PhenUMA knowledge base. A: Schematic representation of the PhenUMA knowledge base contents. Three types of relationships are included in the knowledge base: i) “known relationships” (solid lines) were extracted from the databases OMIM, Orphanet and STRING and also include the metabolic interactions from Veeramani and Bader [15]; ii) “inferred relationships” (dashed lines) were taken from the OMIM and Orphanet known relationships; and iii) “semantic similarity relationships” (dotted lines). For the semantic similarity relationships, scores were calculated using the HPO and GO. Genes (red triangles), OMIM diseases (yellow circles) and Orphanet diseases (blue octagons) are the components of these relationships. This schematic describes how inferred relationships were determined from known relationships; that is, how the dashed lines were deduced from the solid lines. B: Illustrative example of integration between phenotypic and functional gene-gene relationships as retrieved in PhenUMA for ornithine transcarbamylase (OTC; MIM# 300461) at a medium confidence level.
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Fig1: PhenUMA knowledge base. A: Schematic representation of the PhenUMA knowledge base contents. Three types of relationships are included in the knowledge base: i) “known relationships” (solid lines) were extracted from the databases OMIM, Orphanet and STRING and also include the metabolic interactions from Veeramani and Bader [15]; ii) “inferred relationships” (dashed lines) were taken from the OMIM and Orphanet known relationships; and iii) “semantic similarity relationships” (dotted lines). For the semantic similarity relationships, scores were calculated using the HPO and GO. Genes (red triangles), OMIM diseases (yellow circles) and Orphanet diseases (blue octagons) are the components of these relationships. This schematic describes how inferred relationships were determined from known relationships; that is, how the dashed lines were deduced from the solid lines. B: Illustrative example of integration between phenotypic and functional gene-gene relationships as retrieved in PhenUMA for ornithine transcarbamylase (OTC; MIM# 300461) at a medium confidence level.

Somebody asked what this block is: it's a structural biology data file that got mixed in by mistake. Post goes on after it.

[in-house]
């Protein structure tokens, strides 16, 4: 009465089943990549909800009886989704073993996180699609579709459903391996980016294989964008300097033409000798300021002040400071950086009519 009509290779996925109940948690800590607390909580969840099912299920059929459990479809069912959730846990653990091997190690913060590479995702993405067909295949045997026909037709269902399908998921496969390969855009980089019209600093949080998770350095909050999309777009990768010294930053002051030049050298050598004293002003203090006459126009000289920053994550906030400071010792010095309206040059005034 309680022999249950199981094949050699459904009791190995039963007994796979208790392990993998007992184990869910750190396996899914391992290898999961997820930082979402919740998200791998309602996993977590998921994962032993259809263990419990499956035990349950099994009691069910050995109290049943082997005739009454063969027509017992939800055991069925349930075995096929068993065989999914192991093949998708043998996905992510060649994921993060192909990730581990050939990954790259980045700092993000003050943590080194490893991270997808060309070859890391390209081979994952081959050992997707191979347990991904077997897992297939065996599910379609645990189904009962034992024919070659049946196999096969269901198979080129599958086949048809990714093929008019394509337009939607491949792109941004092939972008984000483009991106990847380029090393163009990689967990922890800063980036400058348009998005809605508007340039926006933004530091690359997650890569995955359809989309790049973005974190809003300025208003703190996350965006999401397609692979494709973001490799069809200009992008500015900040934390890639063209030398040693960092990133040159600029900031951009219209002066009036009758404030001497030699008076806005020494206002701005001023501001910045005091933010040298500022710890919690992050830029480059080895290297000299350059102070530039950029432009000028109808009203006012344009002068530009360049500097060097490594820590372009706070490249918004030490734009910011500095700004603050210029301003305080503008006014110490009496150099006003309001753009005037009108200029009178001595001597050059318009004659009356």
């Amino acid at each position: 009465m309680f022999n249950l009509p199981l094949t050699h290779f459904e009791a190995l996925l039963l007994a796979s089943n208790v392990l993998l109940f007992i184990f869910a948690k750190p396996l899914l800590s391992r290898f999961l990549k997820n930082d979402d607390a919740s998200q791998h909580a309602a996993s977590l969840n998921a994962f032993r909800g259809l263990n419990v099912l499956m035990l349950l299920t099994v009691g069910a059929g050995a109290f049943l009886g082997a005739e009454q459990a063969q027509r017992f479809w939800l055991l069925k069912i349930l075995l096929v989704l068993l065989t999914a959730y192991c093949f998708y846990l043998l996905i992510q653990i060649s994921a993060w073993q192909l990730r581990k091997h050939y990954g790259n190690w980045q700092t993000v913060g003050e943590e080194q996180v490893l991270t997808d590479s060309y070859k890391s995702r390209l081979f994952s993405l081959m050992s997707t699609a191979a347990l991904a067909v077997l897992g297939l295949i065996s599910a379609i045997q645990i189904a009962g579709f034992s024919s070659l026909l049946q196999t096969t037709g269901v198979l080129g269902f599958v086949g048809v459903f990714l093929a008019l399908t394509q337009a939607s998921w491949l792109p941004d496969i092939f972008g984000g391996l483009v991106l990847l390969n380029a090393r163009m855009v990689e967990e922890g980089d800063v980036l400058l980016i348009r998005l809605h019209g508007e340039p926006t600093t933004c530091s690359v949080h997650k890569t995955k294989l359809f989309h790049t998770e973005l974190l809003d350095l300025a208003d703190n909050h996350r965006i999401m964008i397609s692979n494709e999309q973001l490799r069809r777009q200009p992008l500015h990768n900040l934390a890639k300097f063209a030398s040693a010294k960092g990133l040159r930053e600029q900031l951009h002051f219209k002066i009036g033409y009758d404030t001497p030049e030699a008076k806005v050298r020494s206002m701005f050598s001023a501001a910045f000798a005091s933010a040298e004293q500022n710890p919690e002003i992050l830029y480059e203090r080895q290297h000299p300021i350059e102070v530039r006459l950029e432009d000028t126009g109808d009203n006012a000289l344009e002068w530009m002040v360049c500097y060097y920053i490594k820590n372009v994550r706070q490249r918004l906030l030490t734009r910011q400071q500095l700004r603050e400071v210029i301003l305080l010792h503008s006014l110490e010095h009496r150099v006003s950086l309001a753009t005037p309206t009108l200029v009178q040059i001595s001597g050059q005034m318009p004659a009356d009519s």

Mentions: The initial stages of the development of PhenUMA were focused on building a consistent knowledge base, and subsequent efforts were dedicated to design a user-friendly web application. The knowledge base contains all of the information necessary to create the output networks, and the source data were retrieved from consolidated databases or from inferred relationships determined using different data processing methods (Figure 1A, schematic representation of the knowledge base). The web interface was implemented to make the query execution easier and to allow the visualization of outcome networks according to the Cytoscape Web 1.0.3 utility [16]. The tool was developed in Java, and the database was built using MySQL 5.0.45. PhenUMA and other resources such as tutorials and downloadable processed data are available on the web (http://www.phenuma.uma.es/). An illustrative example of all of the types of gene-gene relationships is shown in Figure 1B.Figure 1